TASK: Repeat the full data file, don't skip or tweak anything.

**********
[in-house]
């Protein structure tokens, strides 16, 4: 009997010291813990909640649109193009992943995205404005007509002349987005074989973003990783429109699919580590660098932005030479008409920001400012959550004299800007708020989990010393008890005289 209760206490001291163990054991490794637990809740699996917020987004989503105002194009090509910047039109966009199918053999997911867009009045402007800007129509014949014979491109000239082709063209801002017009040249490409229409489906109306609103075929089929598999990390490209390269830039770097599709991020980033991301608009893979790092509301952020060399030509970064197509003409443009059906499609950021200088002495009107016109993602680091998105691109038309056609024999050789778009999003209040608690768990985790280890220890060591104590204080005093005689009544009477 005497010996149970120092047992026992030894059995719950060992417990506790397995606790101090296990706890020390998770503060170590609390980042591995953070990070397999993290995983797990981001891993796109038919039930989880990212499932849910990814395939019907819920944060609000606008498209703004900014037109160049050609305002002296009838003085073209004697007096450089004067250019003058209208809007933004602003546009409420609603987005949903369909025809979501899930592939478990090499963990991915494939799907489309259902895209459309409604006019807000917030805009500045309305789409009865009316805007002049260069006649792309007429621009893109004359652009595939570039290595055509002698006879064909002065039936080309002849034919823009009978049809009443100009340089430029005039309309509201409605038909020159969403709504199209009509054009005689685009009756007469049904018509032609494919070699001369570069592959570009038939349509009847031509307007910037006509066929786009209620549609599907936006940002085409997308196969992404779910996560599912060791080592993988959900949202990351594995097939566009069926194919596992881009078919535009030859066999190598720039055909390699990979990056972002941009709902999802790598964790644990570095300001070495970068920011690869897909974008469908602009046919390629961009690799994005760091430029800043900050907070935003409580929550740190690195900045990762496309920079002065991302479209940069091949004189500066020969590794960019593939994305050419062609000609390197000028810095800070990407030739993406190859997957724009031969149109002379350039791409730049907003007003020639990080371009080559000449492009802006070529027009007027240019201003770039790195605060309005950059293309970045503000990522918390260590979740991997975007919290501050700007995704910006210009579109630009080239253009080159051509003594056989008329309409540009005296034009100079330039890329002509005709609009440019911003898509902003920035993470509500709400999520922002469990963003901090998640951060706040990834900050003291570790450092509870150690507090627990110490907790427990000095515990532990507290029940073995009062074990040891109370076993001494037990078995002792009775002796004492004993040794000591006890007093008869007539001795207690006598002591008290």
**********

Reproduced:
[in-house]
């Protein structure tokens, strides 16, 4: 009997010291813990909640649109193009992943995205404005007509002349987005074989973003990783429109699919580590660098932005030479008409920001400012959550004299800007708020989990010393008890005289 209760206490001291163990054991490794637990809740699996917020987004989503105002194009090509910047039109966009199918053999997911867009009045402007800007129509014949014979491109000239082709063209801002017009040249490409229409489906109306609103075929089929598999990390490209390269830039770097599709991020980033991301608009893979790092509301952020060399030509970064197509003409443009059906499609950021200088002495009107016109993602680091998105691109038309056609024999050789778009999003209040608690768990985790280890220890060591104590204080005093005689009544009477 005497010996149970120092047992026992030894059995719950060992417990506790397995606790101090296990706890020390998770503060170590609390980042591995953070990070397999993290995983797990981001891993796109038919039930989880990212499932849910990814395939019907819920944060609000606008498209703004900014037109160049050609305002002296009838003085073209004697007096450089004067250019003058209208809007933004602003546009409420609603987005949903369909025809979501899930592939478990090499963990991915494939799907489309259902895209459309409604006019807000917030805009500045309305789409009865009316805007002049260069006649792309007429621009893109004359652009595939570039290595055509002698006879064909002065039936080309002849034919823009009978049809009443100009340089430029005039309309509201409605038909020159969403709504199209009509054009005689685009009756007469049904018509032609494919070699001369570069592959570009038939349509009847031509307007910037006509066929786009209620549609599907936006940002085409997308196969992404779910996560599912060791080592993988959900949202990351594995097939566009069926194919596992881009078919535009030859066999190598720039055909390699990979990056972002941009709902999802790598964790644990570095300001070495970068920011690869897909974008469908602009046919390629961009690799994005760091430029800043900050907070935003409580929550740190690195900045990762496309920079002065991302479209940069091949004189500066020969590794960019593939994305050419062609000609390197000028810095800070990407030739993406190859997957724009031969149109002379350039791409730049907003007003020639990080371009080559000449492009802006070529027009007027240019201003770039790195605060309005950059293309970045503000990522918390260590979740991997975007919290501050700007995704910006210009579109630009080239253009080159051509003594056989008329309409540009005296034009100079330039890329002509005709609009440019911003898509902003920035993470509500709400999520922002469990963003901090998640951060706040990834900050003291570790450092509870150690507090627990110490907790427990000095515990532990507290029940073995009062074990040891109370076993001494037990078995002792009775002796004492004993040794000591006890007093008869007539001795207690006598002591008290």